September 8, 2011
What Will Your Firm Stop Buying In Five Years? How About Vendor Content Tied to Their Search Engines
That's the question asked and answered in another installment of 3 Geek's Elephant Posts series. While all answers were interesting, the response that got me thinking about the future was by Mark Gediman:
Q. What will your firm stop buying in five years?
A. Search engines with proprietary content
I think the trend will move away from purchasing multiple search engines, each with their own proprietary content (i.e. Lexis, Westlaw) to purchasing one search engine and then subscribing to the content for that engine separately. So, for example, using the search engine on Lexis to access the web, West content, BNA content, CCH content. This would be true enterprise search.
-- Mark Gedimen
The Return of Old School Legal Bibliography for Collection Development Purposes. If metadata specs for commerical content were standardized (or at least not hidden in the cloak of being proprietary), Gedimen's trend prediction certainly could be the Next Big Thing. Acquire or design your own search engine -- let's assume licensing a search engine since few institutions could afford to built their own from the ground up. Like West Search, buy it. Like Fastcase's SE, buy it. And then development your institution's collection of electronic resources by "title." For example, CCH's Standard Fed Tax (no thanks, IntelliConnent), BNA's Tax Management Portfolios and a couple of WG&L supplemented treatises to craft a beginning of one's institutional online tax collection. All of a sudden, vender database directories become acquisition tools and collection development returns to the days when law librarians applied their expertise in legal bibliography for selecting very specific eLaw resources appropriate for their patrons after choosing a search engine (or two...).
Could It Happen? If we assume that the promise Open Law for primary legal resources will be fulfilled, online commercial legal vendors will be competing on the basis of the quality of the editorial content, particularly secondary sources, and tools they provide. Gediman suggest that in five years time institutional buyers will be moving in a direction that will bifurcate commercial editorial content from one research tool, the tied-in search engine created by the vendor for its databased content.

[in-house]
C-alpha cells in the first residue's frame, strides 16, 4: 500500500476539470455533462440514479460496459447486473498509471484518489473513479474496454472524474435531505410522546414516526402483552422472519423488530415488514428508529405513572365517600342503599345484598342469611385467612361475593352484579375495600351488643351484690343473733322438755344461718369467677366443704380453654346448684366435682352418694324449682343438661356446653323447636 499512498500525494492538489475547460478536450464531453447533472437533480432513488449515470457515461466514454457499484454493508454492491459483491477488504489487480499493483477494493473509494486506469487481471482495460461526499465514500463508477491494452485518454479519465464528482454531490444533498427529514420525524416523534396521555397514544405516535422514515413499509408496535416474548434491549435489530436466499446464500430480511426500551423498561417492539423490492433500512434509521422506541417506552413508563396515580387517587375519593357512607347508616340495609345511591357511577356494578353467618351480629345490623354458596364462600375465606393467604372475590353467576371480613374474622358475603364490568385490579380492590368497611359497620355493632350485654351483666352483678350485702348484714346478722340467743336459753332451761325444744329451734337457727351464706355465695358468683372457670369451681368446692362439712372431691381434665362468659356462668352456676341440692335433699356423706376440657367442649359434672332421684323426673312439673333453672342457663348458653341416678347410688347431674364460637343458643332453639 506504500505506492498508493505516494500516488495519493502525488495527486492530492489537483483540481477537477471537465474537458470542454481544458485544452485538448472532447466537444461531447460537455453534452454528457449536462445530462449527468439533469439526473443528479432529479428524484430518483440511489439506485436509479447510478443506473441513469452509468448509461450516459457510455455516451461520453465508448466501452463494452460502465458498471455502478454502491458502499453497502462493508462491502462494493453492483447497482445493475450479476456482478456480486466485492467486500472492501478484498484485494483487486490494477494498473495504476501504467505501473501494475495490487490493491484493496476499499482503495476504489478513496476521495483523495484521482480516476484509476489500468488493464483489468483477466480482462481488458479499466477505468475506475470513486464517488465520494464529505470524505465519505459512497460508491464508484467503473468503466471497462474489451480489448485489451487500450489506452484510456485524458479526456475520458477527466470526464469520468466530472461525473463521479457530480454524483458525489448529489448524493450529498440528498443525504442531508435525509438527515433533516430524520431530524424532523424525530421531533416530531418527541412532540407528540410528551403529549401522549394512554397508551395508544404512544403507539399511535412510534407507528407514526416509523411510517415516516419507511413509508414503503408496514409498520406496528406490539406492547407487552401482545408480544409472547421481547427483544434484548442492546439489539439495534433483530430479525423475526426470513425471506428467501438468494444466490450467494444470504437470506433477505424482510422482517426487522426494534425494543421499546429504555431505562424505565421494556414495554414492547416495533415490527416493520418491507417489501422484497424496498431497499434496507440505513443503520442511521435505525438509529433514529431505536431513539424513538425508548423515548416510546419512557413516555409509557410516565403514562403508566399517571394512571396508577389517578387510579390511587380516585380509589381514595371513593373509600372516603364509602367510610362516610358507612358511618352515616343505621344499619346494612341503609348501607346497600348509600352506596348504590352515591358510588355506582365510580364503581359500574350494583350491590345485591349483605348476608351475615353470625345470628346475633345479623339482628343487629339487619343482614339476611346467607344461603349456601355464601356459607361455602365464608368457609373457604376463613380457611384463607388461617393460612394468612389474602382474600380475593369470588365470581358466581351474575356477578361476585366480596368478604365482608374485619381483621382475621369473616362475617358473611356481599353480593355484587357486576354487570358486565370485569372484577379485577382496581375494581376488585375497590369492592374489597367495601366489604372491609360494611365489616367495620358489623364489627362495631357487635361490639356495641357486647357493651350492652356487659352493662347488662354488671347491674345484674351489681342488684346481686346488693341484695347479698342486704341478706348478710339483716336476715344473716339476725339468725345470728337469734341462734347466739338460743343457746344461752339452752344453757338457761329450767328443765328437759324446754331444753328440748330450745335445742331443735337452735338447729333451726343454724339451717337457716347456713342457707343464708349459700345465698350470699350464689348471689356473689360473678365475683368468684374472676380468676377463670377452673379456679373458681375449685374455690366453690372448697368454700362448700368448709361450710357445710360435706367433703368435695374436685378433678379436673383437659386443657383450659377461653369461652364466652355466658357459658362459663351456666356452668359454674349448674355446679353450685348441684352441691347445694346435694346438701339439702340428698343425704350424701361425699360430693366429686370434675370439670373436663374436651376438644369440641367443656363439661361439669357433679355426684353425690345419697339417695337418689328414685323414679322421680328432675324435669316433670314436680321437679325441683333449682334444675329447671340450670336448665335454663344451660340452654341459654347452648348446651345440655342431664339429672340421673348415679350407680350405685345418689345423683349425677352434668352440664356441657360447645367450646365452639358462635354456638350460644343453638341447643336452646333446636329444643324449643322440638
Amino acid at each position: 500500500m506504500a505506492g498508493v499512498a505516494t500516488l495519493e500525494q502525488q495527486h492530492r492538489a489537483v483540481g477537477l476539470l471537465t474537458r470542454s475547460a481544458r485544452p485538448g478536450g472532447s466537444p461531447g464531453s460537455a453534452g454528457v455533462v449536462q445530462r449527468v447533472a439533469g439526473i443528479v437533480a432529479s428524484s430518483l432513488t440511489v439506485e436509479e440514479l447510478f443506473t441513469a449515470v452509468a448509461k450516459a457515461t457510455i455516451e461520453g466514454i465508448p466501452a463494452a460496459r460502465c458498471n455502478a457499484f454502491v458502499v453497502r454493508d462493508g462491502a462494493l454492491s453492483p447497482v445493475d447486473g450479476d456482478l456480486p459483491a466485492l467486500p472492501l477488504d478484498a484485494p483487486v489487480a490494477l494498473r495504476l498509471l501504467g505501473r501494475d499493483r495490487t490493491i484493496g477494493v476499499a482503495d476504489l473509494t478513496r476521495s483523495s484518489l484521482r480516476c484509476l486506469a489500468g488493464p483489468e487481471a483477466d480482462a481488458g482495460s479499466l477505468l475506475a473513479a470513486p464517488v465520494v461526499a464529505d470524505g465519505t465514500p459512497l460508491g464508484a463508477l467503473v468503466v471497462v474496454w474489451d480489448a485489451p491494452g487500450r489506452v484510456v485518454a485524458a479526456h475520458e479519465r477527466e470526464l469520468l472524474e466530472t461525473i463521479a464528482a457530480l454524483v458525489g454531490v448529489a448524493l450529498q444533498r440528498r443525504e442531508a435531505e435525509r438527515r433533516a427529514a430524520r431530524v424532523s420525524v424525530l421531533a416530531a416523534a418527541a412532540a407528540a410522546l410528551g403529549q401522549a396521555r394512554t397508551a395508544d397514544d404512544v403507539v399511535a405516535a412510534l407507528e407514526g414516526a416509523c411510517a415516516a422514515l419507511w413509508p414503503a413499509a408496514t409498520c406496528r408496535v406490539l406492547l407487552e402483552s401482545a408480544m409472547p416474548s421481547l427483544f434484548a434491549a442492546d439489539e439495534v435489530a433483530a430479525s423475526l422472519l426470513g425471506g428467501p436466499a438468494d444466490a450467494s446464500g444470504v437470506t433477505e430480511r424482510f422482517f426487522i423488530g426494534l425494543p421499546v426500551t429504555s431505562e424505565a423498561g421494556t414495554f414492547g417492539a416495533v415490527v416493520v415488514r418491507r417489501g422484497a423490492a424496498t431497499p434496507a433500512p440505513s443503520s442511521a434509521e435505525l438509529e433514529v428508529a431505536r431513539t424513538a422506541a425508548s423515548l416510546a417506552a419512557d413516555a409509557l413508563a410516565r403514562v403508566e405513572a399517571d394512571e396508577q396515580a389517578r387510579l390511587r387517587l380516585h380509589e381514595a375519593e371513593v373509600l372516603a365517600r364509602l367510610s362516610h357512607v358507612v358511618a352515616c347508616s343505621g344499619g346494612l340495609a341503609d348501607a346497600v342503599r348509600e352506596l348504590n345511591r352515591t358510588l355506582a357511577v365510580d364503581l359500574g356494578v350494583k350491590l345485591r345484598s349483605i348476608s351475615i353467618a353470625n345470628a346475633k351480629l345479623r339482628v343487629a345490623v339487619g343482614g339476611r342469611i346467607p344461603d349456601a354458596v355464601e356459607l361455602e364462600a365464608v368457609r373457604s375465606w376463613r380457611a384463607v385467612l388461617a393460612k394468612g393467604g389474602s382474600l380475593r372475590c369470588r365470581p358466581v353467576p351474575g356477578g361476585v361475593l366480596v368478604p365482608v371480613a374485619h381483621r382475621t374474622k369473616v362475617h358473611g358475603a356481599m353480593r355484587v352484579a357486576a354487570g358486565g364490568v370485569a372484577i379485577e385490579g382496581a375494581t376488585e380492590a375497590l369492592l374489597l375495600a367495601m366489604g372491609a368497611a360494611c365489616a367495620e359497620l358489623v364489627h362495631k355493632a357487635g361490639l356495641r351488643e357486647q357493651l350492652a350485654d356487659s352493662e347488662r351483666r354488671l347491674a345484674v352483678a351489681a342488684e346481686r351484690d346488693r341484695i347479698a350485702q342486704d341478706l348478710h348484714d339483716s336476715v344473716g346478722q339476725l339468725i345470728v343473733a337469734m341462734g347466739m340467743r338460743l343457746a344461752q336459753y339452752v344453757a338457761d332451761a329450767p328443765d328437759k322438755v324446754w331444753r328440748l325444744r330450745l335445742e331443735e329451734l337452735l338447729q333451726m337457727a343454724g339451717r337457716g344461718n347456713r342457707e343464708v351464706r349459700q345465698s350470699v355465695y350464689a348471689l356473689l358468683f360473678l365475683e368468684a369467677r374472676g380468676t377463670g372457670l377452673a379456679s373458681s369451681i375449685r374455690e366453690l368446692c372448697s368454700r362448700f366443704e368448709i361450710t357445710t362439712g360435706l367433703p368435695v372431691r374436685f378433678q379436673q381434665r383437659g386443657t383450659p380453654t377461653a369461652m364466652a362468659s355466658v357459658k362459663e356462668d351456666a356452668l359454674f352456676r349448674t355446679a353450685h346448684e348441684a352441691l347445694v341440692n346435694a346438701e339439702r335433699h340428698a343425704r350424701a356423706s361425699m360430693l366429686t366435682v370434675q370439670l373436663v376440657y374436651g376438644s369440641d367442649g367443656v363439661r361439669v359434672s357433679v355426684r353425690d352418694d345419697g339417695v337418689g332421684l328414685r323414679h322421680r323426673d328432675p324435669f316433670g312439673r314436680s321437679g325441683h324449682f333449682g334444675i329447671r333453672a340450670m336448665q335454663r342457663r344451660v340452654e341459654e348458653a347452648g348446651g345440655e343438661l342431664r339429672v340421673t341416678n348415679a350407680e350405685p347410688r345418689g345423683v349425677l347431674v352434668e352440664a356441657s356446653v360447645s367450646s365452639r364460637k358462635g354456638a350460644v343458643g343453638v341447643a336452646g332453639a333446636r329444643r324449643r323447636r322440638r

Love the idea. Hope Gediman is right because it would be a real game-changer. It would be responsive to what professional legal information consumers and researchers -- lawyers and librarians -- really want. But do our "professional legal vendor services" vendors really want to give their user populations what they want or only what the vendors' current business model wants to give them?
Well, now I am reminded of another recent 3 Geeks blog post, The Power of the Blog:
From a vendor and client interaction standpoint, the value of the blog is obvious. Blogs allow you a first person narrative account, an easy way to track clients concerns and your market space. Postings are a primary intelligence source, a way see what people are saying and what needs are not being met. How much better can a client relationship be when there is a clearly defined problem made public and a vendor who willing to address the issue without formally being asked. Reading blog postings is among the most cost effective forms of business development and retention.
Imagine the World of Competitve Possibilities. Of course, there is a new facet in our vendors' business model, selling professional grade eBooks. Imagine where eBooking is heading. Someday you will be able to licence parts or all of the above-mentioned updated tax resources in eBook formats. Add institutional licensing, perhaps using an on-demand pricing model, to Gediman's SE acquisition forecast, and I think our so-called legal publishers will get back in the business of being legal publishers. Oops, my bad. I think I just made the case for vendors saying "no" to institutional licensing of eBooks. Of course, they will first say "no" to bifurcating their SEs from their databased content.
Also imagine a marketplace competing solely for Legal SE adoption. I'm not talking about Google but some bright young thing working out of her or his parent's garage unencumbered by layers of creativity-killing corporate bureaucracy could design a legal SE that blows away SEs offered by WestlawNext, Lexis Advance, BLaw... . Now we are really talking about "next gen."